The £5000 a year plan

•23 September, 2008 • Leave a Comment

I try not to talk about how little money I live on with the people I know, because they are usually a little incredulous.  Complaining about lack of money, particularly being dependent upon size of stipend, is a common grad student conversation.  European and UK DPhil students here tend to have their tuition and fees paid for and a stipend slightly under £13,000/year.  Since I dream of being in that position, again, I try not to talk about my financial situation with my peers.

However, I don’t mind sharing it with you all.  Hopefully you will even find it helpful!

So this is the plan:

  • £3600 on rent (at £300/month on a 12 month lease)
  • £1400 on everything else

Now obviously that £3600 is a totally fixed cost, there is nothing I can do about it.  So the £1400 is the really interesting part, what this blog is actually about.  It’s slightly more than £100/month for food, travel, entertainment, and everything else.*

*I have one great cheat in all of this, which is that my parents will pay for my plane tickets back to America at Christmastime.  So transatlantic flights won’t be factoring into this (or else, given where I am from, I would already be halfway out of money).  However, I will talk about those flights and how to find the cheapest ones in a later post just in case you need them.

GTKY.

•26 July, 2008 • Leave a Comment

On a great website (www.everything2.com) that I used to hang out on far more than was healthy back in the early days of my internet usage (read: my adolescence, the nineties), there were certain nodes called “GTKY” or “getting to know you”.  That’s what this first post is all about.

I’m an American student from the Mountain West studying for a PhD (DPhil) at the University of Oxford.  I study environmental stuff.  This past June, I completed a two year master’s degree (MPhil) at this same institution.  Going to Oxford was a huge dream of mine from high school on, but for the past year, leading up to my decision to study for the DPhil, I have been questioning if it isn’t also the biggest financial mistake I’ve ever made.

Oxford is ridiculously expensive for an American student; the tuition per year is about $24-25,000, dependent upon exchange rates.  Although that tuition is comparable to similar institutions in America, there are two additional factors here.

The first is that, for graduate degrees in America, funding is expected; at Oxford, this is definitely not the case.  For Americans and other overseas students, funding is incredibly hard to come by.  When I first came here two years ago, I believed that I would easily get a scholarship within a year.  Instead, I have applied to everything that came my way and still have not received any money.  It’s not that I am a bad student; my MPhil received a distinction, the highest possible mark.  The funding is just incredibly scarce.  No Rhodes for me.  I rationalize this first factor by knowing that a. I can continue to try for funding over the next three years of my degree, and b. due to scholarships, I paid no money for my undergraduate degree and have no debt from that period.  In fact, by having a job for the last two years of that degree, I managed to save enough money to pay all my living costs my first year at Oxford.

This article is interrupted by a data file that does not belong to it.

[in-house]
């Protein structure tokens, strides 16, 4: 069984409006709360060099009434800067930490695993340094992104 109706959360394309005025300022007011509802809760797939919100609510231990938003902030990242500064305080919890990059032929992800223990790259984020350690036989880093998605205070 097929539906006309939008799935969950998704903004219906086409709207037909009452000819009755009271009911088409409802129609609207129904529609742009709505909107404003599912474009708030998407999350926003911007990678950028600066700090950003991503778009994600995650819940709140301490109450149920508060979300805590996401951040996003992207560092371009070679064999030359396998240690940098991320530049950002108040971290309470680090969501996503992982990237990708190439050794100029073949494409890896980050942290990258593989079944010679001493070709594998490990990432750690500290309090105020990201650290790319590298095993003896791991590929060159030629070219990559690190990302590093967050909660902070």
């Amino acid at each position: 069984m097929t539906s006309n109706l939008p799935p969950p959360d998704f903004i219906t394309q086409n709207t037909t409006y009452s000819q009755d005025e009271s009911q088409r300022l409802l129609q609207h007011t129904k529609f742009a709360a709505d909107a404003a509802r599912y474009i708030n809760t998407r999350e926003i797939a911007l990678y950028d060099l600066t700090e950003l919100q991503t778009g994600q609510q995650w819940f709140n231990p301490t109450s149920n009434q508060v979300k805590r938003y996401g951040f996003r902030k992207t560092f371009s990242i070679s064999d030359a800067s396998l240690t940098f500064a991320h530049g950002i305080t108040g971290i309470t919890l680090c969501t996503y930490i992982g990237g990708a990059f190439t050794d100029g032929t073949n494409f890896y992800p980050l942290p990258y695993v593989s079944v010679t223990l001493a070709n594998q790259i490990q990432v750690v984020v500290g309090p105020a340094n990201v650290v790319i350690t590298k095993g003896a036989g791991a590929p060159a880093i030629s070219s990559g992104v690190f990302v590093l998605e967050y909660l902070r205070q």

The second factor is the insane cost of living in the UK, especially compared to what I’m used to.  I did my undergraduate degree in Washington DC, which at the time (having come from the West) seemed to be the most expensive place I had ever been.  My rent for living in a house with three other girls in a neighborhood that wasn’t exactly great was $650/month.  However, after graduating and a summer of living back home, I came to the UK in September of 2006 and was faced with a cost of living beyond anything I’d expected, despite knowing that the pound was strong and that London was the most expensive city in the world.

For example: the absolute cheapest rent that I can get for next year is £300; that is a two room + bathroom flat subsidized by my college whose total area is smaller than the downstairs floor of the four-story house I had in DC.  As far as food goes, the numbers are the same as in the US — but the money is worth just less than twice as much.  And all of the little peripherals — cell phones, travel, going out — usually cost well more than double US prices, transportation especially.  Finally, because Oxford is such a tourist zone, and is also pretty close to London, it is one of the most expensive places to live in the UK.

So this is the situation I am in right now: no funding, $40,000 in student loans from the past two years, and three more years to fund.  Luckily Oxford won’t charge me for a fifth year of tuition, and depending on how the writing up of my PhD is going, I may be able to move back home and work from there for that final year, but there are at least two more years here in Oxford to pay for and I’d like to leave school without being in horrible (like, over $60,000) debt.  My parents are very helpful and will be paying for 2/3s of tuition starting with this year (since they didn’t have to pay for my undergrad, they don’t mind helping out) but I hate that they are giving me money and so don’t want to go over my budget.

So this blog is about trying to live in Oxford, as a grad student, for the lowest cost possible.  In the past two years, I’ve learned quite a bit about being frugal, but I think that I can tighten it up further this year.  Hopefully what I’ve learned can help other people in the same or similar situations — grad school is expensive and even people in the US only earn minimum wage when they’re doing it.  Not fair but true.

And maybe at the end of it I’ll have come up with an answer as to whether or not this was a terrible financial mistake and I should have just gotten an extremely lucrative BS in Petroleum Engineering from the Colorado School of Mines like a lot of my friends…